The Colorado Secretary of State's office has given the initial go-ahead for an investigation into a campaign finance complaint alleging Google co-founder Sergey Brin's charitable foundation made a dark money campaign finance donation supporting a ballot initiative that would have greatly restricted new oil and gas drilling in that state.
The complaint filed by a former Republican staffer alleges Brin's foundation made a campaign donation to Colorado Rising, a political issue committee supporting Prop 112, which asked voters to approve significantly greater setback distances that new oil and gas rigs would have to be placed from "vulnerable" infrastructure such as schools and hospitals.
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Opponents of the measure argued the setbacks were so great and the definition of vulnerable so vague that the law would have amounted to a de facto ban, and voters turned the measure down.
As a tax-exempt foundation, the Brin Family Foundation would be prohibited from political contributions. But the complaint deals less with the IRS implications and instead focuses on possible violations of Colorado campaign finance law.
The complaint cited numerous subsequent amended campaign finance filings in which the donation was moved away from Colorado Rising and over to ProgressNow Colorado, a nonprofit.
The attorney for the complainant, former secretary of state Scott Gessler, told the Washington Free Beacon the initial filing and the subsequent corrections were attempts "to cover up the original contribution and protect the Brin Foundation."
The complaint also alleges that by using the money in support of Prop 112, ProgressNow Colorado should have registered as an issue committee.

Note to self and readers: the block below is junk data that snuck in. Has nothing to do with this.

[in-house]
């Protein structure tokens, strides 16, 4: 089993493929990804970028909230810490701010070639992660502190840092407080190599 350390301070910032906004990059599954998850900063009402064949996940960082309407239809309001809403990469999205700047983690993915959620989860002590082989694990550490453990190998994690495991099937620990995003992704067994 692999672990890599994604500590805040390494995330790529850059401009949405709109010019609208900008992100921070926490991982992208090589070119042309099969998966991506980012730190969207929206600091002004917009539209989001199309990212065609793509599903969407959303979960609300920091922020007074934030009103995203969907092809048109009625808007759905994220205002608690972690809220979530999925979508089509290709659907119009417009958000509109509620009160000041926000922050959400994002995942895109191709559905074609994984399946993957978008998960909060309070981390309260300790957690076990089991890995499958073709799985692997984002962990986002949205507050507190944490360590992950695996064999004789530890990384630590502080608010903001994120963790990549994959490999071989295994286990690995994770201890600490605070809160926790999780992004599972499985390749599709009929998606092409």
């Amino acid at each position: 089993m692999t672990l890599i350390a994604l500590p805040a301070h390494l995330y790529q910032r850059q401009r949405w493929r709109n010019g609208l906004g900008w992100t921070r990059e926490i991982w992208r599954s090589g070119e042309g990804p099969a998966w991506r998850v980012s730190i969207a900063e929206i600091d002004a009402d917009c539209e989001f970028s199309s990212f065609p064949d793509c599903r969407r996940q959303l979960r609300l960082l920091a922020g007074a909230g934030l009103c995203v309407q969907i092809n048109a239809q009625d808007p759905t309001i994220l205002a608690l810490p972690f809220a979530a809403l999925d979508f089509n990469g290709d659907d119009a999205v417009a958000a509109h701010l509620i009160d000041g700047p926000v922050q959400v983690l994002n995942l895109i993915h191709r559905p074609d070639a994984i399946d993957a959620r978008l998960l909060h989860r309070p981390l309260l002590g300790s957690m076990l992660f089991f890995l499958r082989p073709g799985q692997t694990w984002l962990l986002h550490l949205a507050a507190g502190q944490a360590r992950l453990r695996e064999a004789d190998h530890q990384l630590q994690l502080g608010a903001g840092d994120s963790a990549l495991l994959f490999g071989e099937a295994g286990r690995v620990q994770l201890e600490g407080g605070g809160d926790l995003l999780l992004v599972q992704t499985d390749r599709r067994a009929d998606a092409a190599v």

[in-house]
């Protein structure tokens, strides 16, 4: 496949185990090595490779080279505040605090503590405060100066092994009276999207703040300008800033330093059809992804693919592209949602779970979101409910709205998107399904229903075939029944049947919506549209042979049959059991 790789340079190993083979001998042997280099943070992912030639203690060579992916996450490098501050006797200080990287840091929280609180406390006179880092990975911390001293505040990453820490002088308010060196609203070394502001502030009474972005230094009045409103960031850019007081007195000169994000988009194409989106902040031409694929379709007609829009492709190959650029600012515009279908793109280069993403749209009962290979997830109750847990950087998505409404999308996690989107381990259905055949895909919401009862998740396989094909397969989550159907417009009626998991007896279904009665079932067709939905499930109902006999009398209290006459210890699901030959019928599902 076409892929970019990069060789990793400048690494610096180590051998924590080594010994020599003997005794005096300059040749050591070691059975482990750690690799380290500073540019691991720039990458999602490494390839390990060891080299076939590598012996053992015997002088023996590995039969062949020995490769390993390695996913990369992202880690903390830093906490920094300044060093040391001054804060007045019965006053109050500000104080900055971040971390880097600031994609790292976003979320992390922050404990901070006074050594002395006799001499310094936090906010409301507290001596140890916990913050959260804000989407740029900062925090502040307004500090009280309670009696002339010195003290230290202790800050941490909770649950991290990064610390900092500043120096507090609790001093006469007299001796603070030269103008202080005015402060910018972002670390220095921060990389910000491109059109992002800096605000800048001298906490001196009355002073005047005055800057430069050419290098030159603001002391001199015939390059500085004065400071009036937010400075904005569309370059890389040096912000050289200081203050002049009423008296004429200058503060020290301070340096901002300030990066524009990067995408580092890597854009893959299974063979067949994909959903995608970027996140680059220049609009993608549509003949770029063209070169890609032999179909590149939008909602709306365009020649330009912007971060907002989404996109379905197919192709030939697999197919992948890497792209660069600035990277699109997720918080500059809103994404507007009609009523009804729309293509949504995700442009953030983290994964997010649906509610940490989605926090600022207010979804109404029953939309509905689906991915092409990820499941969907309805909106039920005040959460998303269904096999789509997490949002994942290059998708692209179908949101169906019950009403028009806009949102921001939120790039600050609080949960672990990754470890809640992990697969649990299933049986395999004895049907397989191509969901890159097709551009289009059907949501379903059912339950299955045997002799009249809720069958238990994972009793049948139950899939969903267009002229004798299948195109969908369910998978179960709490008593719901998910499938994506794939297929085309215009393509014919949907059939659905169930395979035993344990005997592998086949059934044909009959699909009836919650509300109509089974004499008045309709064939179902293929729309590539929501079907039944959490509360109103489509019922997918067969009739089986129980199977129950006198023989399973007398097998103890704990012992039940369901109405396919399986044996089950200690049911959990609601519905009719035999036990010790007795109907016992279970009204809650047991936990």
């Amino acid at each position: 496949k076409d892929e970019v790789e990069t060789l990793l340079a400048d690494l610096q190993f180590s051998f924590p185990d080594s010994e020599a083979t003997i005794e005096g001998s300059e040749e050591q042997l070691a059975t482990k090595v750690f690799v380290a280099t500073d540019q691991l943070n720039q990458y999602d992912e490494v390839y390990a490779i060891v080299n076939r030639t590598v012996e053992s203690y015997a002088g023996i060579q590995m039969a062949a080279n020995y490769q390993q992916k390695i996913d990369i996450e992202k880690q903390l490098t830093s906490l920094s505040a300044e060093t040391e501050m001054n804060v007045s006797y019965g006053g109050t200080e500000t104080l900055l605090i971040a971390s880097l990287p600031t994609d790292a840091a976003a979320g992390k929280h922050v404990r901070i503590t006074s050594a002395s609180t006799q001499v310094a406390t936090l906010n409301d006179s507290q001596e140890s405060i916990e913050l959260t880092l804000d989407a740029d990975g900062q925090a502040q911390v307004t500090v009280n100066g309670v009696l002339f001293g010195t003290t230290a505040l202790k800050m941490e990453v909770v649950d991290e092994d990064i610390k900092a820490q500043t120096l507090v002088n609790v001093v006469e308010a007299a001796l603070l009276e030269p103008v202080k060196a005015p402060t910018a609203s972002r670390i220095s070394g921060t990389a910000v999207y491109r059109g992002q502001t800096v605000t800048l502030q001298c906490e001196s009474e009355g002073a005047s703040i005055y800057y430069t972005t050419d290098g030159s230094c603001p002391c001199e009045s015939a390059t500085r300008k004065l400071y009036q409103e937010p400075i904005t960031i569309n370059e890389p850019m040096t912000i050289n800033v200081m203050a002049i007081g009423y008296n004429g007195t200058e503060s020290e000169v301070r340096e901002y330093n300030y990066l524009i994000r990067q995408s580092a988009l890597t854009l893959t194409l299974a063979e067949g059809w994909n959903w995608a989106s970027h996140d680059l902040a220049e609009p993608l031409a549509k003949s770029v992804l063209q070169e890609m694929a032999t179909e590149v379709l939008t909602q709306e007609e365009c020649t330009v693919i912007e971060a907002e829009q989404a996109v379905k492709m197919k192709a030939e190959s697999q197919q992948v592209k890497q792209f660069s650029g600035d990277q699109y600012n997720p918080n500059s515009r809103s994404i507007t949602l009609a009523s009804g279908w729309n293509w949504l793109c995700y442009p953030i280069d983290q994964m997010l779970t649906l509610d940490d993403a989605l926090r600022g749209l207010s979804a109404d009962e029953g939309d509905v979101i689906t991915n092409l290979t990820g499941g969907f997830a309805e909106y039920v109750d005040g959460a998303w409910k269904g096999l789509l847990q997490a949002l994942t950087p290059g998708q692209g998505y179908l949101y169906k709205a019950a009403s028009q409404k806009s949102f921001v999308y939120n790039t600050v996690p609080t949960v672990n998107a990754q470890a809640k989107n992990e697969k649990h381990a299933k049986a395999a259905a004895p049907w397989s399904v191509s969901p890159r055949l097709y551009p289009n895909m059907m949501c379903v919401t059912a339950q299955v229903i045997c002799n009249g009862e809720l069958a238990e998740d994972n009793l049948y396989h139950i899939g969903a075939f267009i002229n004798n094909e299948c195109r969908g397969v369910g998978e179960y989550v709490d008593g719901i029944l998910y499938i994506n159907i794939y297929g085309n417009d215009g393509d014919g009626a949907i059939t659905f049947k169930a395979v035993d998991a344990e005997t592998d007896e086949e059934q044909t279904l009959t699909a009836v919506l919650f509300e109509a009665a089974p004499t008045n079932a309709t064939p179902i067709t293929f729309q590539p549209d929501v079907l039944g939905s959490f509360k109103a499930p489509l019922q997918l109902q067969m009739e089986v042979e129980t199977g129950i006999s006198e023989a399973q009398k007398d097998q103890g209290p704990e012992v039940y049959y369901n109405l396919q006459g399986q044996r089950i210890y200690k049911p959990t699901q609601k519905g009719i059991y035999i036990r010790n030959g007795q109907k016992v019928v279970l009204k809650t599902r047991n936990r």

If those allegations pan out, it could mean fines for ProgressNow Colorado, one of the leading leftwing elements in the swing state. It might also mean it could be required to make additional disclosures of money it received and spent last cycle, something it would ordinarily be able to avoid as a nonprofit.
In a "Notice of Initial Review" finding published late Wednesday, the secretary's office found the complaint had "alleged sufficient facts to support a legal and factual basis" and will therefore conduct an "additional review of the alleged violations."
Gessler applauded the decision while adding a cautionary tone.
"We gave investigators a very good road map and money trail to follow, so they'll have no excuses if they drop the ball or duck for political cover as the probe unfolds," Gessler said about the developments in a press release. "This would have been a tough one for the new secretary of state to ignore, given her vocal opposition to ‘dark money' in Colorado politics, but these allegations involve her political allies, so the process will have to be carefully watched going forward."
Secretary of State Jena Griswold, a Democrat, took office last month, and made "secret political spending" a strong part of a published policy agenda in order to "put our democracy back in the hands of everyday Coloradans."
"We will work to shine light on secret political spending through stronger disclosure, by addressing coordination between candidates and special interests, and by strengthening our enforcement and oversight of all who engage in political activity in our state," Griswold wrote.
The attorney for Colorado Rising, Martha Tierney, did not respond to requests for comment from the Free Beacon, but told the Denver Post, "They make a whole bunch of suppositions that are not true. And when the facts are known, I'm confident the complaint will be dismissed."
ProgressNow Colorado and Pacific Management Services, the company that manages the Brin Family Foundation, did not return a Free Beacon request for comment.